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How to kill groving cells (nystatin summary)

Tomas Drgon tomasd at bdg10.niddk.nih.gov
Wed Aug 30 17:25:16 EST 1995

Hi folx.

This is a summary (incomplete and not well quoted) of responses to the
selective-killing-of-growing-cells question by Lubo Tomaska.

Tomas Drgon
An alternative method involves the enrichment for nongrowing cells due to
their resistance to heat killing.  This comes from a paper from the Pringle
lab (MGG 171:111-114).

Charlie Hoffman

At the Lisbon yeast meeting last month, there was a poster that carried an
interesting variation on the standard methods in use for this problem.
Unfortunately, I did not note down which poster at the time, and I now
cannot remember, or trace it in the abstract book! So if the authors read
this, or anyone else who remembers the poster (or uses a similar method)
does, I would be grateful if you could follow this up with details of the

The method was based on the use of ethidium bromide in media which does
not support growth of the required mutant type. Ethidium bromide converts
close to 100% of growing cells into petites. So growing cells are not
killed, but can subsequently be selected against by placing the culture in
non fermentable media (eg glycerol-ethanol based). The petites will not
grow, so only those cells which hadn't grown in the previous media will
now grow.

In practice, the fact that the non-required cells are not actually killed
should be an advantage. The main problem with penicillin/nystatin type
methods is that the killed cells leak nutrients into the media which can
enable previously non-growing mutants to commence growth and hence
themselves be killed. Converting cells to petites should not have this side

Of course, this is not to say it won't have other problems. How close to
100% conversion do you get? Will the non-growing cells really not be
affected etc. But it sounds good and seems well worth a try. So if the
authors could please get into contact?

About 20 years ago I spent a little time unsuccessfully trying to use the
nystatin method. This followed a period when I had made much use of
ethidium bromide to generate petites! So, I keep asking myself, why didn't
I think of that.....?
Elliot Gingold
South Bank University
An EthBr method is described in McCusker and Haber, Genetics 119: 303-315
1988. They say the method was modified from one provided by D. Perlman.
They claimed they could get 50% of colonies as auxotrophic mutants.

Preston Garrison
garrisonp at uthscsa.edu
Biochem. Dept.
Univ of Texas Health Sci Ctr
San Antonio, Tx 78284-7760 USA

Alternatively, you can use the method of Susan Henry and Mike Culbertson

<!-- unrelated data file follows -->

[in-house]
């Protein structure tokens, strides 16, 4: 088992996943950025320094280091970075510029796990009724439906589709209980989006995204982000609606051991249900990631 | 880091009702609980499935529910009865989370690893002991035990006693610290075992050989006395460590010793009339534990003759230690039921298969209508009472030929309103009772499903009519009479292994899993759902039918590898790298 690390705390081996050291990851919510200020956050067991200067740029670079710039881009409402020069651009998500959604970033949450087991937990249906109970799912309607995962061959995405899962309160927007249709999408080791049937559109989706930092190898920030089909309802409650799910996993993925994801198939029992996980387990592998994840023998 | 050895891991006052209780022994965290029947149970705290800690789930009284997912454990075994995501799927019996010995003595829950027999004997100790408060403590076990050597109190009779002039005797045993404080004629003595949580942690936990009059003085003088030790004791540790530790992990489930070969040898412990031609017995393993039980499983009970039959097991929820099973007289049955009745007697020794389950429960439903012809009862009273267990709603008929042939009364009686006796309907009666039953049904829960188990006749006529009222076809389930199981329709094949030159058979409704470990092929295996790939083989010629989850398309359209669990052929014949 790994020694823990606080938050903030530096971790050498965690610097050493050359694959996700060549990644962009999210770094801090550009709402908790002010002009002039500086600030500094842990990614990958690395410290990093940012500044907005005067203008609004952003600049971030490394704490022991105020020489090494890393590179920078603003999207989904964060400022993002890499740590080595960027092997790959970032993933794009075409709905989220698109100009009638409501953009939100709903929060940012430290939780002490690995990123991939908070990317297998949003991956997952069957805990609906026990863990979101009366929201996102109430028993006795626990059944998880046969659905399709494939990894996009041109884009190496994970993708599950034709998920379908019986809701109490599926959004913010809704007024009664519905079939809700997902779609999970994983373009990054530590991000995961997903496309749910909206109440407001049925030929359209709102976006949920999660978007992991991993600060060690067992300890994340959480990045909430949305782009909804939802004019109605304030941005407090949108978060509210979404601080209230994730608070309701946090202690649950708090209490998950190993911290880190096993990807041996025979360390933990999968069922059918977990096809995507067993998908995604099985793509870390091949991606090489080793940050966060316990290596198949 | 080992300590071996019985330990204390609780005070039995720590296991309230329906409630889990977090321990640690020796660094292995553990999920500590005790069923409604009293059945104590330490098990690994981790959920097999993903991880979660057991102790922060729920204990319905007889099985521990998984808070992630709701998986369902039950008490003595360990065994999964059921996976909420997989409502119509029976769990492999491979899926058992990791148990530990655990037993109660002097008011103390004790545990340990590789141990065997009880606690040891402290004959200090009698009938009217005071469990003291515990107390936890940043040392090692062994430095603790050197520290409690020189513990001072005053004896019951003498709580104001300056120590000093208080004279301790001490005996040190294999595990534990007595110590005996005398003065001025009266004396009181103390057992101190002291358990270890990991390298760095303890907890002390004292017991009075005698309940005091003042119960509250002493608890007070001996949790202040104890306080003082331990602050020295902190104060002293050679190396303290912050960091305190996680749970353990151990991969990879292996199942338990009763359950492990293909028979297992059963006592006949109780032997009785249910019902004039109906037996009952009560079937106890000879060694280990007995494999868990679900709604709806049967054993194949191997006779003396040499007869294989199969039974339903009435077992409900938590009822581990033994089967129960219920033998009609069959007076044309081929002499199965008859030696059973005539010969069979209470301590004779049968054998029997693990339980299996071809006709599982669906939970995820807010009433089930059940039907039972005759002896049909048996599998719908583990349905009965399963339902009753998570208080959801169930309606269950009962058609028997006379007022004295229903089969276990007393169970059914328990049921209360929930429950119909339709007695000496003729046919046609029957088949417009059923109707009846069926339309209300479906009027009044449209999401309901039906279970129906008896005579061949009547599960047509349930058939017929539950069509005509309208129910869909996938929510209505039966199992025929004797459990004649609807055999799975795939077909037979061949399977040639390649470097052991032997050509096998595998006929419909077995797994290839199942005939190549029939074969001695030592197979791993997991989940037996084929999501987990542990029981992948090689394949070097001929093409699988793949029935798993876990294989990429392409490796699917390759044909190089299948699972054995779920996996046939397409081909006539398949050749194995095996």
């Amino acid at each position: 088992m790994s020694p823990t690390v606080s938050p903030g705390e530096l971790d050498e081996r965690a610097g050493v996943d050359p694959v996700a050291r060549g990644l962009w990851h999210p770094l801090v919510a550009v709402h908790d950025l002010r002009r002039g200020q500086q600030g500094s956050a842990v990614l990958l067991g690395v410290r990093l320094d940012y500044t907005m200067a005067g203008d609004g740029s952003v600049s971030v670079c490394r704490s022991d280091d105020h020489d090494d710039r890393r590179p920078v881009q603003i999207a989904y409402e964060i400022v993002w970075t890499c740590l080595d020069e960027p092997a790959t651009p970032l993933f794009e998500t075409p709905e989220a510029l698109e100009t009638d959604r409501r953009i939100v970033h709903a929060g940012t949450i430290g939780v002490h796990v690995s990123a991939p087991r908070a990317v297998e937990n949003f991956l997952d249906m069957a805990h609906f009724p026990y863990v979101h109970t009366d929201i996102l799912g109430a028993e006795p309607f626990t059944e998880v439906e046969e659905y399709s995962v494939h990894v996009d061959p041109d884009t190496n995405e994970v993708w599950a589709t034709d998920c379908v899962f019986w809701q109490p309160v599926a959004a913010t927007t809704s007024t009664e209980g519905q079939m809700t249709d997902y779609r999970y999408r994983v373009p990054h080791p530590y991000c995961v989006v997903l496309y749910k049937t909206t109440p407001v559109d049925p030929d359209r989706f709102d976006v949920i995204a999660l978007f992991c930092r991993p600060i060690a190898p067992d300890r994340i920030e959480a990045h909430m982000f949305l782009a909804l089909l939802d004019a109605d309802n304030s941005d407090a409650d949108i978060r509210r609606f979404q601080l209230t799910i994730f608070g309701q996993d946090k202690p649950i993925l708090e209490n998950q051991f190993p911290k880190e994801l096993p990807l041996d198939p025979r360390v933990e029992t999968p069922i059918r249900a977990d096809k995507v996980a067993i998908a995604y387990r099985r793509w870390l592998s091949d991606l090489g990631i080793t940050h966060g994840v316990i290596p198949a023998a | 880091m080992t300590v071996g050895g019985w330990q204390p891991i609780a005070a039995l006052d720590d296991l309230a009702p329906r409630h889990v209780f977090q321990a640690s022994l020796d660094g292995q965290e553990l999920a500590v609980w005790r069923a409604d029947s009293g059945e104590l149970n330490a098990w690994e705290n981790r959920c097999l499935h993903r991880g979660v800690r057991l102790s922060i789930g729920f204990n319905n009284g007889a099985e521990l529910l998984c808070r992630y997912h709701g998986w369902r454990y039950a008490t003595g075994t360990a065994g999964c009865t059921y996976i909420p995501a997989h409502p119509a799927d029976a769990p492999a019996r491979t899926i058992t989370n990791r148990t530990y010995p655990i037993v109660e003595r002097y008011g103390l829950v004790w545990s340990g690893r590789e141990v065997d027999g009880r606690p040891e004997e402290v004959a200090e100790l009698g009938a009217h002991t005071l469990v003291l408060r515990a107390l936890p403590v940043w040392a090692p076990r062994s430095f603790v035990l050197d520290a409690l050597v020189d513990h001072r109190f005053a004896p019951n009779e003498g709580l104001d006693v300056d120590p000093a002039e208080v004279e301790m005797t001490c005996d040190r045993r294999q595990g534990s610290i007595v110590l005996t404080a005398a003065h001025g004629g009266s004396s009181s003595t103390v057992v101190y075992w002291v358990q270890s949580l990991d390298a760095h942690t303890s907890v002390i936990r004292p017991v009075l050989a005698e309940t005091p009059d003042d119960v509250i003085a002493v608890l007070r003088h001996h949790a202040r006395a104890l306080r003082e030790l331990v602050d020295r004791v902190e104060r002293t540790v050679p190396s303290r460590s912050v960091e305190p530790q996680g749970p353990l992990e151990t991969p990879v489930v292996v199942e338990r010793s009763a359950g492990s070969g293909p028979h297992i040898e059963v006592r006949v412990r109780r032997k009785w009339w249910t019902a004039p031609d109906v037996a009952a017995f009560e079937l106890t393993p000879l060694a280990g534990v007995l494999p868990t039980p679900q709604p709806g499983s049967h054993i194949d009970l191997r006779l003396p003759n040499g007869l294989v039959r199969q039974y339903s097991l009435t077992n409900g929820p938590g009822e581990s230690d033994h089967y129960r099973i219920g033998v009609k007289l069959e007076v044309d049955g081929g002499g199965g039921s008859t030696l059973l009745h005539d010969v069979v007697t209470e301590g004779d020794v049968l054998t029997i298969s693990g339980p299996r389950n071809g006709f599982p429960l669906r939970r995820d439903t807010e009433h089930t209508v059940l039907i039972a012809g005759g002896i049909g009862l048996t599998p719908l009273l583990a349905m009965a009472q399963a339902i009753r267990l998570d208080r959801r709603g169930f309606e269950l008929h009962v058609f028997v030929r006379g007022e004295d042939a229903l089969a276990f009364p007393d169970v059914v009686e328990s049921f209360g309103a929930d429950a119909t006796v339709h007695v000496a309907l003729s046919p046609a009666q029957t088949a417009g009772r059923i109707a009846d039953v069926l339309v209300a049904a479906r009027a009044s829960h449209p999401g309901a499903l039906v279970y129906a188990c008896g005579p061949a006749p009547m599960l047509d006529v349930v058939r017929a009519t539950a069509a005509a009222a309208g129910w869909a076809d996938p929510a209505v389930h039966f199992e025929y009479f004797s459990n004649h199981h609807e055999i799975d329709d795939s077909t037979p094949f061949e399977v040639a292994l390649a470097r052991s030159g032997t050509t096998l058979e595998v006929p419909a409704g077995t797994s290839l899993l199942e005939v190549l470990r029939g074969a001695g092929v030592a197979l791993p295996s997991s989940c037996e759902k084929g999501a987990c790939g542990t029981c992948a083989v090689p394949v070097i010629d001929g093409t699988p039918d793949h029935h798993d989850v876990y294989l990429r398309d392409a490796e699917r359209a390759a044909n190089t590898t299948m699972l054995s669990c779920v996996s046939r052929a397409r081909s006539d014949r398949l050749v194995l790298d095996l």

(order does not imply anything), starting with inositol auxotrophs....if
deprived of inositol, any growing mutants die (likely from membrane
failure)...mutants whose growth is arrested survive to be recovered on
inositol plus the permissive condition for your mutation.

M. R. Culbertson and S. A. Henry,  Genetics 80:23-40  (may 1975)

S. A. Henry, T. F. Donahue and M. R. Culbertson, Mol. Gen. Gen. 143:5-11

in short this method is like penicillin enrichment for E. coli mutants.

hope this helps!!


I have used the method of Snow as described in:
Snow,R. Nature 211:206-207 (1966)
An enrichment method for auxotrophic yeast mutants using the antibiotic

I have had success isolating many mutants based on nystatins ability
to selectively kill non-growing cells.

                -Al(aplummer at sprint.uccs.edu)

Here's yet another method using the cell wall inhibitor, Echino-
candin B.  We haven't used it in our lab for quite a while, but
here's the reference anyway:

Mol Gen. Genet. (1982) 186:295-297.

        Man, this sounds an awful lot like that Parks Lab gang to
        me.....probably drinking homebrew in the back labs, morning noon and
        night.........Oh, by the way, Inositol-less death also seems
        to work with ino-  auxotrophs.
           <Tod---missing the homebrews in the solvent lab>

You can use the drug Nystatin.

See:    Nature 211, p. 206 (1966)
        J. Bact. 95, p. 197 (1968)

No, there is no mistake about the years in those refs.

Good luck,


John Bratty                     bratty at bch.umontreal.ca
Departement de biochimie        

Hi yeasteis, and others. Just a note concerning using Nystain as a method
of selective killing of growing as opposed to non-growing yeast cells.
Most, if not all, Nystatin resistant mutants are sterol mutants and they
are easily obtained. Point: t is easy to inadvertently obtain Nystsatin
resistant cells.



I speak for nobody but myself and my pet frog.

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